When you're really passionate about wine, there's nothing better than getting an opportunity to visit one of your favorite wineries, meet the winemaker and then have a blending session led by that winemaker. By learning the basics of blending, you can taste how just a few milliliters of Cabernet Franc added to a Cabernet Sauvignon Merlot blend can make all the difference -- from creating a blend that you don't like at all, to one that is sublime that you can't wait to drink.
The same principle applies in perfume blending, as I learned one recent Saturday in Los Angeles. I had met perfumer Sarah Horowitz through the Artisan Frangrance Salons held in San Francisco and LA, and I liked her perfumes very much. I'm obsessed with "Perfect Coconut Milk" and "Beauty Comes from Within." When I heard that she also teaches a beginner's class in the art of perfumery I signed up immediately.
The class takes place at Sarah Horowitz Parfums, Sarah's atelier where she has all of her raw materials -- essential oils, extracts and more on display -- a beautiful array of colored bottles on mirrored shelves. The space is cozy and inviting. Joining me were six other students, four women and two men. We were brought together by our love of perfume and desire to learn more. Sarah asked each of us to talk about our early perfume memories, which we all had. It's interesting to see how strong a connection we all had with specific scents -- fragrances from home surroundings, worn by family members, or specific places traveled to. We were beginning our scented journey.
"Perfume is one of the highest gifts you can give," says Sarah. The word perfume is from the Latin "per fumum," which means through smoke. "It is also one of the oldest art forms." Sarah has been creating fragrances for over 20 years. She also blends bespoke, or custom perfumes for clients. And Sarah offers "The Fragrance Journey," where she helps individuals find a very special scent for themselves.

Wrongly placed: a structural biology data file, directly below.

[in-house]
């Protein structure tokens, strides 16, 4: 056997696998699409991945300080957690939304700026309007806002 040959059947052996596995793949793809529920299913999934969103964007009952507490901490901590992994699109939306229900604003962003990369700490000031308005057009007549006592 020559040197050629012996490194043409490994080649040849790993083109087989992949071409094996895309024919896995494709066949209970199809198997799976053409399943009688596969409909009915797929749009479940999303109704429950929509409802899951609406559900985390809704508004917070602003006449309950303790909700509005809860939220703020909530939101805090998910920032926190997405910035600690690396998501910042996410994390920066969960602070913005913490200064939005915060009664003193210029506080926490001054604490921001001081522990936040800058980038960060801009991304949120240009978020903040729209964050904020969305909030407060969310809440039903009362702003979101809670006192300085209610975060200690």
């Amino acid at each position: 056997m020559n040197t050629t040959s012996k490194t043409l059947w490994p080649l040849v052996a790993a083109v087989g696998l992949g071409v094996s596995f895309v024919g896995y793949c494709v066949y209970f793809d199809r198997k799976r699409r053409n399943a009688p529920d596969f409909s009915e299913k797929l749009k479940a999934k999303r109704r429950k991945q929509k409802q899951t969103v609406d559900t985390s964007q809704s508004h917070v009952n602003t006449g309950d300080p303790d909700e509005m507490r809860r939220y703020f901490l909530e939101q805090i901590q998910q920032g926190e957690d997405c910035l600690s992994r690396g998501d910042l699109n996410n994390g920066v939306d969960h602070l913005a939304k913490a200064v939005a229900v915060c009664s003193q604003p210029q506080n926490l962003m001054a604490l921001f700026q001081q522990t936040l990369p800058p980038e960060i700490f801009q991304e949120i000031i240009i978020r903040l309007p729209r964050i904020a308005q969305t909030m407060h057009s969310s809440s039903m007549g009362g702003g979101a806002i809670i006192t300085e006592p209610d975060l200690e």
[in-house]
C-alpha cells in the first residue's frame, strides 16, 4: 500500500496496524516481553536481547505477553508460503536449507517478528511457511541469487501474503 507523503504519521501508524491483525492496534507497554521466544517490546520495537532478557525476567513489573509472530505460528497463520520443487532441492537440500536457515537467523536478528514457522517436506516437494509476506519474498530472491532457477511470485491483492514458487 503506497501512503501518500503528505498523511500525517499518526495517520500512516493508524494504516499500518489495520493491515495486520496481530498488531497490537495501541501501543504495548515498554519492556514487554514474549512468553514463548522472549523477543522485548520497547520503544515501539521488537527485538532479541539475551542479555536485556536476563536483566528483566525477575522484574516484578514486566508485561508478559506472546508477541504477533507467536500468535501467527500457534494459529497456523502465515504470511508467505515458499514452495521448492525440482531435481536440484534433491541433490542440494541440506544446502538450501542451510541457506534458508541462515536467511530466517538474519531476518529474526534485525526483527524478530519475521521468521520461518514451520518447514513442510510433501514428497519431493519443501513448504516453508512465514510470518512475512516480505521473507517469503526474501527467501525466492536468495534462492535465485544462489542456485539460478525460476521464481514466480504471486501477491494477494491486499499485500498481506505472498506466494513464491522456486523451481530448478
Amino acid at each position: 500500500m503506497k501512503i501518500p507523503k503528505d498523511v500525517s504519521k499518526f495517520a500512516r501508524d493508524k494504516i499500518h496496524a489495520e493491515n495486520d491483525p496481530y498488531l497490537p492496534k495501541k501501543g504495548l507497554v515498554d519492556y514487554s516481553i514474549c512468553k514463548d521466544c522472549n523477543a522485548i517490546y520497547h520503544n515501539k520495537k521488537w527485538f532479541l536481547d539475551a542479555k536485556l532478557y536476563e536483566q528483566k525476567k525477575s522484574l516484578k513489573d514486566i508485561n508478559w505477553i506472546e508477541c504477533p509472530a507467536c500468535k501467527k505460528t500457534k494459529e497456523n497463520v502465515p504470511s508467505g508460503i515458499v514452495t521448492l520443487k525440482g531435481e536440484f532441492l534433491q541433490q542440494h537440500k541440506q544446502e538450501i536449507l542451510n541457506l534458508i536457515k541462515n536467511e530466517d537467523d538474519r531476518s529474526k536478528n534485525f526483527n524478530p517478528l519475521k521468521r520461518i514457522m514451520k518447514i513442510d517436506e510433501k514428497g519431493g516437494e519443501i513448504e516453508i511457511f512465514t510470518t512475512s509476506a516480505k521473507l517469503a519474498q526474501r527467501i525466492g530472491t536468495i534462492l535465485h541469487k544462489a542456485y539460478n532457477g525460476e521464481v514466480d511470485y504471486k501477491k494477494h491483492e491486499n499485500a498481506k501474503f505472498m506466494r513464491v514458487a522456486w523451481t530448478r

Our class started with a history of perfume and the basic structure of a fragrance. It was more than just the top, middle and base notes -- the proportion of each used change the nature of the perfume, even as much as one drop. We learned about structuring a fragrance by building a pyramid and layering notes into accords. Top notes are typically citrus and other fruits, middle notes are flowers and base notes are resins and woods, like sandalwood and amber. As she talked, this made sense to me; as in wine, the initial aromatics are all fruit, then floral notes develop. The finish of a wine showcases vanilla, oak or caramel notes.
Each of us had a brown gift box with a bow around it sitting in front of us. Sarah repeated that perfume is a gift and that we've given ourselves this gift of creating a fragrance. Inside, there were 15 small brown bottles with eye dropper tops. There were five top, five middle and five base notes. This made up our blending kit. The rest of the day we spent creating three blends.
Sarah's first assignment was to create a perfume that reminded us of a certain place in time. First we wrote a "brief," or the story of the perfume. I did my best to recreate aromas I smelled on a trip to the San Juan Islands. For this blend, I went heavy on the base notes -- with cypress, sandalwood and cedar, with a little blood orange and floral notes. While I didn't achieve my goal, my "Friday Harbor" scent got good reviews. We all tried each others blends out -- and it was amazing to see how different they are, even though we all had the same notes to work with.
Sarah gave us our next brief as a list of words: fall, leaves turn color, crisp fresh air, sunset, boots, jeans. I created "Falling Leaves" but I wasn't too excited about it. Again, all of our blends were so different even though we had the same brief to work from. For the last blend, the brief was short: We had to use honeysuckle as a note. This time, I created what I thought was a decadent and exotic scent, based around tuberose -- my favorite flower in all of perfumery. This perfume was it! I absolutely loved it. I'm not going to give details...perhaps one day I'll make it into a commercial perfume.
As with a wine blending session, where you get to take home a bottle of your own blend, we perfumery students got to take home small vials of our newly blended fragrances and the 15 notes in our kits. Sarah encouraged us to experiment and to not be afraid to mess up and start again.
Since taking the class, I've shopped my perfumes around my friends. It's interesting to see what they like. I'm not surprised they like the tuberose scent, but didn't expect them to like Friday Harbor as much as they do. I can't wait for the next class.
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